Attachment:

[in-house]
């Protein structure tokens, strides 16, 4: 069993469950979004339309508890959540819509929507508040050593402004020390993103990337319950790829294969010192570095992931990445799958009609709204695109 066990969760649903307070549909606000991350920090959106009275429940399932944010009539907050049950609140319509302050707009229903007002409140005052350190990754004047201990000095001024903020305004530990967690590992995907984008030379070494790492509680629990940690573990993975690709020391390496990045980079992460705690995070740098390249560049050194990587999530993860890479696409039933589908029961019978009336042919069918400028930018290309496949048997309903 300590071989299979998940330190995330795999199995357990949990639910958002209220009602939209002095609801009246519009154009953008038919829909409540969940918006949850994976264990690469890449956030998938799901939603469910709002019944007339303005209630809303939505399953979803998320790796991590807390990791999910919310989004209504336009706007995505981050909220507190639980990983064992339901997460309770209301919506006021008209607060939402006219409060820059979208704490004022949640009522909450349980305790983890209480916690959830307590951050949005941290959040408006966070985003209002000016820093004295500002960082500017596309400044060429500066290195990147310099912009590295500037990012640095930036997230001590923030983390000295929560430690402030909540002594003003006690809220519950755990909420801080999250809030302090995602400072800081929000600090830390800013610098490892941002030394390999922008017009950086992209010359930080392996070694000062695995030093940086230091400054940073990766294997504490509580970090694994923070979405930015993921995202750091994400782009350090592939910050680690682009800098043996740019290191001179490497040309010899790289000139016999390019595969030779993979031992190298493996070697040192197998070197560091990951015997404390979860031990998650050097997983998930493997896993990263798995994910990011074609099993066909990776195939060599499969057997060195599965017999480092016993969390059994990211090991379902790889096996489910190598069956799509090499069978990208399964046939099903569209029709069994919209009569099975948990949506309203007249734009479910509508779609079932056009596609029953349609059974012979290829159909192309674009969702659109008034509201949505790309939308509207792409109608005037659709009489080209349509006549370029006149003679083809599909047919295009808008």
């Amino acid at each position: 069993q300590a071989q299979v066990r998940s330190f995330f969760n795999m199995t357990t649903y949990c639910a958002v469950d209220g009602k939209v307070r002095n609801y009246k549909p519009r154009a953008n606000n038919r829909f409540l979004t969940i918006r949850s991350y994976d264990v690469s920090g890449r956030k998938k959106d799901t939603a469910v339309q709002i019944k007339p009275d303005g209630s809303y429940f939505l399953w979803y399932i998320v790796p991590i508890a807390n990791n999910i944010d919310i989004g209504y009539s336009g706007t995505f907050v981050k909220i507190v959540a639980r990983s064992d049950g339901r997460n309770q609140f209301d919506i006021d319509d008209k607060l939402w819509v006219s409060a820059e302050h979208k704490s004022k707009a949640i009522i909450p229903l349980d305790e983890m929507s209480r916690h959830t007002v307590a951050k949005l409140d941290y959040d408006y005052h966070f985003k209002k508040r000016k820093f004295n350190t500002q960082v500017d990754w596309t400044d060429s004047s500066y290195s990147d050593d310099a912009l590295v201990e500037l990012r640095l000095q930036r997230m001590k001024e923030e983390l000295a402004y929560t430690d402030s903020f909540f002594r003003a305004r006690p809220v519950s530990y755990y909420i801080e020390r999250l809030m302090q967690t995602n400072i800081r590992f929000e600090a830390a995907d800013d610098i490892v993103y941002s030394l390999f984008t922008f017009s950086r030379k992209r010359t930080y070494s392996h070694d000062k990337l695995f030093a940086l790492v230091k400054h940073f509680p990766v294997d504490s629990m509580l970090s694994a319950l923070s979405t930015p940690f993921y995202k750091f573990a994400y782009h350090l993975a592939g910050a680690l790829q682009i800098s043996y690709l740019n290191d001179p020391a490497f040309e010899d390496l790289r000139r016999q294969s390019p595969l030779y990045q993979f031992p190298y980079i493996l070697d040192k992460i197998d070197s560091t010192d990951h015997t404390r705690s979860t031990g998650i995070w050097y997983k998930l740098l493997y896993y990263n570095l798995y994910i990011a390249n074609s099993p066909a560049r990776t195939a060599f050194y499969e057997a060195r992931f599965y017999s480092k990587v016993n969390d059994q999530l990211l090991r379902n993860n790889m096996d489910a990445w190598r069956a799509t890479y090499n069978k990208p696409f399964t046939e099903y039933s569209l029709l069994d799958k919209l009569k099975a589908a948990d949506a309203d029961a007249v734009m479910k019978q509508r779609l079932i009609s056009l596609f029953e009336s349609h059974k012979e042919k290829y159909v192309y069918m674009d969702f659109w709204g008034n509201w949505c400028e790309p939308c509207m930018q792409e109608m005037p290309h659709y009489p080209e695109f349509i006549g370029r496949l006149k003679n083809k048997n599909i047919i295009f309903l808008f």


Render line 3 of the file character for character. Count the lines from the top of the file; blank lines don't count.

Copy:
């Amino acid at each position: 069993q300590a071989q299979v066990r998940s330190f995330f969760n795999m199995t357990t649903y949990c639910a958002v469950d209220g009602k939209v307070r002095n609801y009246k549909p519009r154009a953008n606000n038919r829909f409540l979004t969940i918006r949850s991350y994976d264990v690469s920090g890449r956030k998938k959106d799901t939603a469910v339309q709002i019944k007339p009275d303005g209630s809303y429940f939505l399953w979803y399932i998320v790796p991590i508890a807390n990791n999910i944010d919310i989004g209504y009539s336009g706007t995505f907050v981050k909220i507190v959540a639980r990983s064992d049950g339901r997460n309770q609140f209301d919506i006021d319509d008209k607060l939402w819509v006219s409060a820059e302050h979208k704490s004022k707009a949640i009522i909450p229903l349980d305790e983890m929507s209480r916690h959830t007002v307590a951050k949005l409140d941290y959040d408006y005052h966070f985003k209002k508040r000016k820093f004295n350190t500002q960082v500017d990754w596309t400044d060429s004047s500066y290195s990147d050593d310099a912009l590295v201990e500037l990012r640095l000095q930036r997230m001590k001024e923030e983390l000295a402004y929560t430690d402030s903020f909540f002594r003003a305004r006690p809220v519950s530990y755990y909420i801080e020390r999250l809030m302090q967690t995602n400072i800081r590992f929000e600090a830390a995907d800013d610098i490892v993103y941002s030394l390999f984008t922008f017009s950086r030379k992209r010359t930080y070494s392996h070694d000062k990337l695995f030093a940086l790492v230091k400054h940073f509680p990766v294997d504490s629990m509580l970090s694994a319950l923070s979405t930015p940690f993921y995202k750091f573990a994400y782009h350090l993975a592939g910050a680690l790829q682009i800098s043996y690709l740019n290191d001179p020391a490497f040309e010899d390496l790289r000139r016999q294969s390019p595969l030779y990045q993979f031992p190298y980079i493996l070697d040192k992460i197998d070197s560091t010192d990951h015997t404390r705690s979860t031990g998650i995070w050097y997983k998930l740098l493997y896993y990263n570095l798995y994910i990011a390249n074609s099993p066909a560049r990776t195939a060599f050194y499969e057997a060195r992931f599965y017999s480092k990587v016993n969390d059994q999530l990211l090991r379902n993860n790889m096996d489910a990445w190598r069956a799509t890479y090499n069978k990208p696409f399964t046939e099903y039933s569209l029709l069994d799958k919209l009569k099975a589908a948990d949506a309203d029961a007249v734009m479910k019978q509508r779609l079932i009609s056009l596609f029953e009336s349609h059974k012979e042919k290829y159909v192309y069918m674009d969702f659109w709204g008034n509201w949505c400028e790309p939308c509207m930018q792409e109608m005037p290309h659709y009489p080209e695109f349509i006549g370029r496949l006149k003679n083809k048997n599909i047919i295009f309903l808008f």